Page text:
NABP, Catizone said, does not know how many state boards of pharmacy require licensed pharmacies to have a copy of USP.

Accreditation activities. Whether a state decides to include or cite USP chapter 797 in laws or regulations will determine whether surveyors from the Joint Commission on Accreditation of Healthcare Organizations (JCAHO) refer to that document during visits.

Because USP chapter 797 is considered "law and regulation" enforceable by FDA, JCAHO will expect and survey for compliance with these requirements wherever applicable starting in 2004, said Darryl S. Rich, an associate director of surveyor management and development for the accrediting group.

"We have a standard that says that all organizations must be in compliance with all applicable laws and regulations," he said.

JCAHO's new system for conducting accreditation surveys, which is known as Shared Visions–New Pathways and begins January 1, calls for surveyors to concentrate on a health care organization's critical priority focus areas, that is, specific issues that are most relevant to patients' safety and the quality of care.

"Compounding would never arise as a priority," Rich said, because it is not a critical priority focus area. Medication management, however, is a critical priority focus area and, if selected for scrutiny at a health care organization, could draw surveyors' attention to compounding practices, he said. Another critical priority focus area is orientation and training, and surveyors' assessment of an organization could be tied to personnel's knowledge of the orientation and training requirements of USP chapter 797, he said.

"It is our goal to train the surveyors about [USP chapter 797]," Rich said, "and it is our goal to inform organizations that are accredited by us about this particular issue."

He said surveyors will receive "some guidelines as to where specific issues in the chapter would be scored in our standards, but we're specifically telling them that this is not to be the focus of surveyors."

JCAHO will probably publicize the chapter's requirements in an upcoming issue of the monthly Joint Commission Perspectives, Rich said, because hospital administrators and persons responsible for accreditation at organizations may be unaware of the new chapter's requirements.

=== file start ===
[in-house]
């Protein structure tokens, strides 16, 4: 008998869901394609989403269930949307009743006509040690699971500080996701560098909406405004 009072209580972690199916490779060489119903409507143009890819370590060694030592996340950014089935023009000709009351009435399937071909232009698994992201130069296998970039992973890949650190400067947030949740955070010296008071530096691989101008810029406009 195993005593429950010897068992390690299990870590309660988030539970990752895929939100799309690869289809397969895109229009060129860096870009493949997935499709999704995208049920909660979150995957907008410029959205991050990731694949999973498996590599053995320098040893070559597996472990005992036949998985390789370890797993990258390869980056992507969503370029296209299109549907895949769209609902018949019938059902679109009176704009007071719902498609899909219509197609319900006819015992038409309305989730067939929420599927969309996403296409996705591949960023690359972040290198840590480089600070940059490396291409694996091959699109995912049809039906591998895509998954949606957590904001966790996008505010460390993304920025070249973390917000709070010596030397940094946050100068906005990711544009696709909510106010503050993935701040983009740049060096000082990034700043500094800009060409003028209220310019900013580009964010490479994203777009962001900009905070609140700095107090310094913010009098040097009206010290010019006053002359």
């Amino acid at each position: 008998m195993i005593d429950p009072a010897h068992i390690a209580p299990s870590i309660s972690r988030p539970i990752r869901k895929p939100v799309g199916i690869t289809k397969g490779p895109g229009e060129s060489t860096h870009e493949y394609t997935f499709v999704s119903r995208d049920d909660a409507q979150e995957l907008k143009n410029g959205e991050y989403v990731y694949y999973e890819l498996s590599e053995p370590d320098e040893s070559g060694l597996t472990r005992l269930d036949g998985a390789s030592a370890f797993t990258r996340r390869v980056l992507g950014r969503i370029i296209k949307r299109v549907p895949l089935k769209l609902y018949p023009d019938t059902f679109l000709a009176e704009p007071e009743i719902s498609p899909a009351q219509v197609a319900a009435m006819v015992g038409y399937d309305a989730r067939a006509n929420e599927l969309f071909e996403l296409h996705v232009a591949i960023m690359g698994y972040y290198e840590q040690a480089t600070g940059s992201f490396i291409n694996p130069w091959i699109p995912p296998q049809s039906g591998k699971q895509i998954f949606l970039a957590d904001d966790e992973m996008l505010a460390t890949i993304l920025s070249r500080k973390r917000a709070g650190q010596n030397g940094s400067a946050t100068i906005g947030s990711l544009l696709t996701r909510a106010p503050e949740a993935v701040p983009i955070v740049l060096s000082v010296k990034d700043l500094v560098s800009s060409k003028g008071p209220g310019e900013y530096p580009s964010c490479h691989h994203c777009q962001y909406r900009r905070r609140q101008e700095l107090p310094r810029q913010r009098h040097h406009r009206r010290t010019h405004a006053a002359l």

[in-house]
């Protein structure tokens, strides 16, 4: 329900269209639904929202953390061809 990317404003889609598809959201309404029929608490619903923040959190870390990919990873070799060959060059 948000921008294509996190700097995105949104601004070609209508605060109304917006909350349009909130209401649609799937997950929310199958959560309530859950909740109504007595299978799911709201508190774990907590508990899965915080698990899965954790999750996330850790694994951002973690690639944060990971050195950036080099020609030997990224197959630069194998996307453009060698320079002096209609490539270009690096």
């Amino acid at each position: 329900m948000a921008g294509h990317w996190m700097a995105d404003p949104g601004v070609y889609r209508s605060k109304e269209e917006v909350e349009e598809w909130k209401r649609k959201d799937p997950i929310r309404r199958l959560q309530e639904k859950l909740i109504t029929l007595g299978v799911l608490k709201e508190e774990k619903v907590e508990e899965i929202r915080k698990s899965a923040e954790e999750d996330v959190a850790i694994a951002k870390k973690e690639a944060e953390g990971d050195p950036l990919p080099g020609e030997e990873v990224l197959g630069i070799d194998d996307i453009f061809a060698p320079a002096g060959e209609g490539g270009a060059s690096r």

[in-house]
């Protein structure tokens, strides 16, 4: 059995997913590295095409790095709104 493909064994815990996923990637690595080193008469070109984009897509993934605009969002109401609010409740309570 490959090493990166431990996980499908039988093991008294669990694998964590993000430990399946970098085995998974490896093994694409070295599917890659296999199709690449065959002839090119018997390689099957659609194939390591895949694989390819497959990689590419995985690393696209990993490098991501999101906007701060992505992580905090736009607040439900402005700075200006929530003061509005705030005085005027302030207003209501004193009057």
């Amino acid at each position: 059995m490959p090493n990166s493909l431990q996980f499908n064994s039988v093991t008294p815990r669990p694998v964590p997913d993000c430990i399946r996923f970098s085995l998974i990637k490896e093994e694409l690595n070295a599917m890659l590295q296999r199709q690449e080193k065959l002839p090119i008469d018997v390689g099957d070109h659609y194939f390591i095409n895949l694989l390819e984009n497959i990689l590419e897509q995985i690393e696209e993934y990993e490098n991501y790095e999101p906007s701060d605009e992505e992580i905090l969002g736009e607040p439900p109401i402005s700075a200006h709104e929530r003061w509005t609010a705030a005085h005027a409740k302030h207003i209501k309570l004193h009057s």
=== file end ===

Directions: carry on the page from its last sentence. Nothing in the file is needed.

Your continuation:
"We're also concerned that there's probably not very many people out there who actually are in compliance," he said.

Janet Teeters, director of the ASHP Accreditation Services Division, said pharmacy residency program sites surveyed by her personnel are "cited somewhat frequently" for lapses in their sterile compounding practices.

Similar to JCAHO, she said, the ASHP accreditation standards for residencies in pharmacy practice and residencies in specialized pharmacy practice require that a pharmacy "comply with all applicable federal, state, and local laws, codes, statutes, and regulations governing pharmacy practice." In states that have not incorporated USP chapter 797 into laws or regulations, pharmacies found deficient in their sterile compounding practices will be told to improve and use the chapter as a resource, Teeters said. Such sites, when found, have been referred to the ASHP guidelines and will continue to be referred to that document, she said.

Differences from ASHP guidelines. "There's not much difference between the ASHP Guidelines on Quality Assurance for Pharmacy-Prepared Sterile Products and the USP General Assays and Tests Chapter 797, Pharmaceutical Compounding—Sterile Preparations," said ASHP's Deffenbaugh, except for some differences in terminology and organization.

The two documents use different names for risk levels: 1, 2, and 3 in the ASHP document, and low, medium, and high in the USP document (see the box). ASHP's risk level 1 corresponds to USP's low-risk level, 2 is "very similar" to medium, and 3 matches high, Deffenbaugh said. "Both documents lay out some requirements for defining risk levels and give examples," but both documents, he added, particularly the USP document, note that the examples for each risk level "are neither prescriptive nor exhaustive."